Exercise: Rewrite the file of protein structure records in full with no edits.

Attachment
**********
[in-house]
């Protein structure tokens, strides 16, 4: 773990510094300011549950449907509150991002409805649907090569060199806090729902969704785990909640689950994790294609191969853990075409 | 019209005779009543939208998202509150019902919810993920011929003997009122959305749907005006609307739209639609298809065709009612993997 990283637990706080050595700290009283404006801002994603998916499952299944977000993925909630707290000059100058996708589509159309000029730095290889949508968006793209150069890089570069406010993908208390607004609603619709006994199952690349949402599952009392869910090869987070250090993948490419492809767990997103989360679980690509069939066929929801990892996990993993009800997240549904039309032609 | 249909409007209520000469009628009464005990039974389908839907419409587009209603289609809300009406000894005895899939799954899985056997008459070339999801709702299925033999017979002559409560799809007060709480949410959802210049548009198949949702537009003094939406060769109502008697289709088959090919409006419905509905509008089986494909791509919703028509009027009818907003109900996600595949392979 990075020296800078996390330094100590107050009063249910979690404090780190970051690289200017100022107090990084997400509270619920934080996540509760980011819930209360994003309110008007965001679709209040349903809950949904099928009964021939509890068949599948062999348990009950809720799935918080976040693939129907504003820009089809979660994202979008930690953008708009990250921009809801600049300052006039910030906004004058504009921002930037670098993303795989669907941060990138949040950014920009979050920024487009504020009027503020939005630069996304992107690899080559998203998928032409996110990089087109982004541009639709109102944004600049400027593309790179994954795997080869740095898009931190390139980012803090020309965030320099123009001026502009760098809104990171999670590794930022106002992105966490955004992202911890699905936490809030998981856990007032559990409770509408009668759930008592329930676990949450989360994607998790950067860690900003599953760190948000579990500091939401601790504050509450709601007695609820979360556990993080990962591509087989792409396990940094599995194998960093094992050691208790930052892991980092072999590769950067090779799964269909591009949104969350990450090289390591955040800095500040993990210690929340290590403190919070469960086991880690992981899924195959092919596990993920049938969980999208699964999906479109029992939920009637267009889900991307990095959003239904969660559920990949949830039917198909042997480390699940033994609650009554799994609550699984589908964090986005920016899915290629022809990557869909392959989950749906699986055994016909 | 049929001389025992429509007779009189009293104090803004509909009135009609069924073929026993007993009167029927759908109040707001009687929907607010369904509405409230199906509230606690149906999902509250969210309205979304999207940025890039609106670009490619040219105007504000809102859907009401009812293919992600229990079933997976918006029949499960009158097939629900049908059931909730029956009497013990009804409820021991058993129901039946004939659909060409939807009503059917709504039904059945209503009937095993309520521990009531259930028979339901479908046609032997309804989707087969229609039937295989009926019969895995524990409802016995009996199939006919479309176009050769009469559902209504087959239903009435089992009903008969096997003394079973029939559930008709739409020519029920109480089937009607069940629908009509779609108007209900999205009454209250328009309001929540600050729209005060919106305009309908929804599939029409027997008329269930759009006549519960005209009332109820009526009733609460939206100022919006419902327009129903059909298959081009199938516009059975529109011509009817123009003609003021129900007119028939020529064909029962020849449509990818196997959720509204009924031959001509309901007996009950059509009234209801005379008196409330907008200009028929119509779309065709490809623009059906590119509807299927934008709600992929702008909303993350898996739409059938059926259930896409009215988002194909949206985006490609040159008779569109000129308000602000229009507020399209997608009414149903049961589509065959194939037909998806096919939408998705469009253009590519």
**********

[in-house]
């Protein structure tokens, strides 16, 4: 773990510094300011549950449907509150991002409805649907090569060199806090729902969704785990909640689950994790294609191969853990075409 | 019209005779009543939208998202509150019902919810993920011929003997009122959305749907005006609307739209639609298809065709009612993997 990283637990706080050595700290009283404006801002994603998916499952299944977000993925909630707290000059100058996708589509159309000029730095290889949508968006793209150069890089570069406010993908208390607004609603619709006994199952690349949402599952009392869910090869987070250090993948490419492809767990997103989360679980690509069939066929929801990892996990993993009800997240549904039309032609 | 249909409007209520000469009628009464005990039974389908839907419409587009209603289609809300009406000894005895899939799954899985056997008459070339999801709702299925033999017979002559409560799809007060709480949410959802210049548009198949949702537009003094939406060769109502008697289709088959090919409006419905509905509008089986494909791509919703028509009027009818907003109900996600595949392979 990075020296800078996390330094100590107050009063249910979690404090780190970051690289200017100022107090990084997400509270619920934080996540509760980011819930209360994003309110008007965001679709209040349903809950949904099928009964021939509890068949599948062999348990009950809720799935918080976040693939129907504003820009089809979660994202979008930690953008708009990250921009809801600049300052006039910030906004004058504009921002930037670098993303795989669907941060990138949040950014920009979050920024487009504020009027503020939005630069996304992107690899080559998203998928032409996110990089087109982004541009639709109102944004600049400027593309790179994954795997080869740095898009931190390139980012803090020309965030320099123009001026502009760098809104990171999670590794930022106002992105966490955004992202911890699905936490809030998981856990007032559990409770509408009668759930008592329930676990949450989360994607998790950067860690900003599953760190948000579990500091939401601790504050509450709601007695609820979360556990993080990962591509087989792409396990940094599995194998960093094992050691208790930052892991980092072999590769950067090779799964269909591009949104969350990450090289390591955040800095500040993990210690929340290590403190919070469960086991880690992981899924195959092919596990993920049938969980999208699964999906479109029992939920009637267009889900991307990095959003239904969660559920990949949830039917198909042997480390699940033994609650009554799994609550699984589908964090986005920016899915290629022809990557869909392959989950749906699986055994016909 | 049929001389025992429509007779009189009293104090803004509909009135009609069924073929026993007993009167029927759908109040707001009687929907607010369904509405409230199906509230606690149906999902509250969210309205979304999207940025890039609106670009490619040219105007504000809102859907009401009812293919992600229990079933997976918006029949499960009158097939629900049908059931909730029956009497013990009804409820021991058993129901039946004939659909060409939807009503059917709504039904059945209503009937095993309520521990009531259930028979339901479908046609032997309804989707087969229609039937295989009926019969895995524990409802016995009996199939006919479309176009050769009469559902209504087959239903009435089992009903008969096997003394079973029939559930008709739409020519029920109480089937009607069940629908009509779609108007209900999205009454209250328009309001929540600050729209005060919106305009309908929804599939029409027997008329269930759009006549519960005209009332109820009526009733609460939206100022919006419902327009129903059909298959081009199938516009059975529109011509009817123009003609003021129900007119028939020529064909029962020849449509990818196997959720509204009924031959001509309901007996009950059509009234209801005379008196409330907008200009028929119509779309065709490809623009059906590119509807299927934008709600992929702008909303993350898996739409059938059926259930896409009215988002194909949206985006490609040159008779569109000129308000602000229009507020399209997608009414149903049961589509065959194939037909998806096919939408998705469009253009590519």